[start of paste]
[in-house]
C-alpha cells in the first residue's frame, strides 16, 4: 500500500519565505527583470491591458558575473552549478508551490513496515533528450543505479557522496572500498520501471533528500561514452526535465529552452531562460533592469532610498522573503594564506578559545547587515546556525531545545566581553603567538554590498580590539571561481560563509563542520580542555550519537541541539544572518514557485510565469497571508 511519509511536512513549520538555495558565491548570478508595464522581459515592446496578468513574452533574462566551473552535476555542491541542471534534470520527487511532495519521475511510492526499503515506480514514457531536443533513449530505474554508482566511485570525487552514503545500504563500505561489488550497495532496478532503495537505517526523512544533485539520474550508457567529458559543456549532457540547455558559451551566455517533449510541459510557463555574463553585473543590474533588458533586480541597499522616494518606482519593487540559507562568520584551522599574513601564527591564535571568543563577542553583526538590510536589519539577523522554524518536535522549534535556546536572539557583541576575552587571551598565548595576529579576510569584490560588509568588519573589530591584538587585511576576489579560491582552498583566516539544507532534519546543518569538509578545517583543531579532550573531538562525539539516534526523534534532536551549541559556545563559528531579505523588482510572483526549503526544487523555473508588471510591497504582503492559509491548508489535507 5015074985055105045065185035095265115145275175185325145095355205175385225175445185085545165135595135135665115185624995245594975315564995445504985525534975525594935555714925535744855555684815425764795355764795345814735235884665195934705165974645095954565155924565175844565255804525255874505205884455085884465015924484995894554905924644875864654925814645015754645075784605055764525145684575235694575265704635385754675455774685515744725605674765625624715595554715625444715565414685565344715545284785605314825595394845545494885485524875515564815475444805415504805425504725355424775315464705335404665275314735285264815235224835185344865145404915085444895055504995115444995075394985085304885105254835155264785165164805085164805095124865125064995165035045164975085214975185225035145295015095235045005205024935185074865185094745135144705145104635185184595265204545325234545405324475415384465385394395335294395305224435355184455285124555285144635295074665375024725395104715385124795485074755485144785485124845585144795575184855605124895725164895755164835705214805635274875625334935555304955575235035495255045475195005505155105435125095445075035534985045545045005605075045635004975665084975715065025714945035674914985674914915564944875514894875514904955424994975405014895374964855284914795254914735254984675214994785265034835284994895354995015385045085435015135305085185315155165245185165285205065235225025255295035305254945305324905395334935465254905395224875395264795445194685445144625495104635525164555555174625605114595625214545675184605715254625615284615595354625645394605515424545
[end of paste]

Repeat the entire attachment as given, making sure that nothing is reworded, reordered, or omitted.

[in-house]
C-alpha cells in the first residue's frame, strides 16, 4: 500500500519565505527583470491591458558575473552549478508551490513496515533528450543505479557522496572500498520501471533528500561514452526535465529552452531562460533592469532610498522573503594564506578559545547587515546556525531545545566581553603567538554590498580590539571561481560563509563542520580542555550519537541541539544572518514557485510565469497571508 511519509511536512513549520538555495558565491548570478508595464522581459515592446496578468513574452533574462566551473552535476555542491541542471534534470520527487511532495519521475511510492526499503515506480514514457531536443533513449530505474554508482566511485570525487552514503545500504563500505561489488550497495532496478532503495537505517526523512544533485539520474550508457567529458559543456549532457540547455558559451551566455517533449510541459510557463555574463553585473543590474533588458533586480541597499522616494518606482519593487540559507562568520584551522599574513601564527591564535571568543563577542553583526538590510536589519539577523522554524518536535522549534535556546536572539557583541576575552587571551598565548595576529579576510569584490560588509568588519573589530591584538587585511576576489579560491582552498583566516539544507532534519546543518569538509578545517583543531579532550573531538562525539539516534526523534534532536551549541559556545563559528531579505523588482510572483526549503526544487523555473508588471510591497504582503492559509491548508489535507 5015074985055105045065185035095265115145275175185325145095355205175385225175445185085545165135595135135665115185624995245594975315564995445504985525534975525594935555714925535744855555684815425764795355764795345814735235884665195934705165974645095954565155924565175844565255804525255874505205884455085884465015924484995894554905924644875864654925814645015754645075784605055764525145684575235694575265704635385754675455774685515744725605674765625624715595554715625444715565414685565344715545284785605314825595394845545494885485524875515564815475444805415504805425504725355424775315464705335404665275314735285264815235224835185344865145404915085444895055504995115444995075394985085304885105254835155264785165164805085164805095124865125064995165035045164975085214975185225035145295015095235045005205024935185074865185094745135144705145104635185184595265204545325234545405324475415384465385394395335294395305224435355184455285124555285144635295074665375024725395104715385124795485074755485144785485124845585144795575184855605124895725164895755164835705214805635274875625334935555304955575235035495255045475195005505155105435125095445075035534985045545045005605075045635004975665084975715065025714945035674914985674914915564944875514894875514904955424994975405014895374964855284914795254914735254984675214994785265034835284994895354995015385045085435015135305085185315155165245185165285205065235225025255295035305254945305324905395334935465254905395224875395264795445194685445144625495104635525164555555174625605114595625214545675184605715254625615284615595354625645394605515424545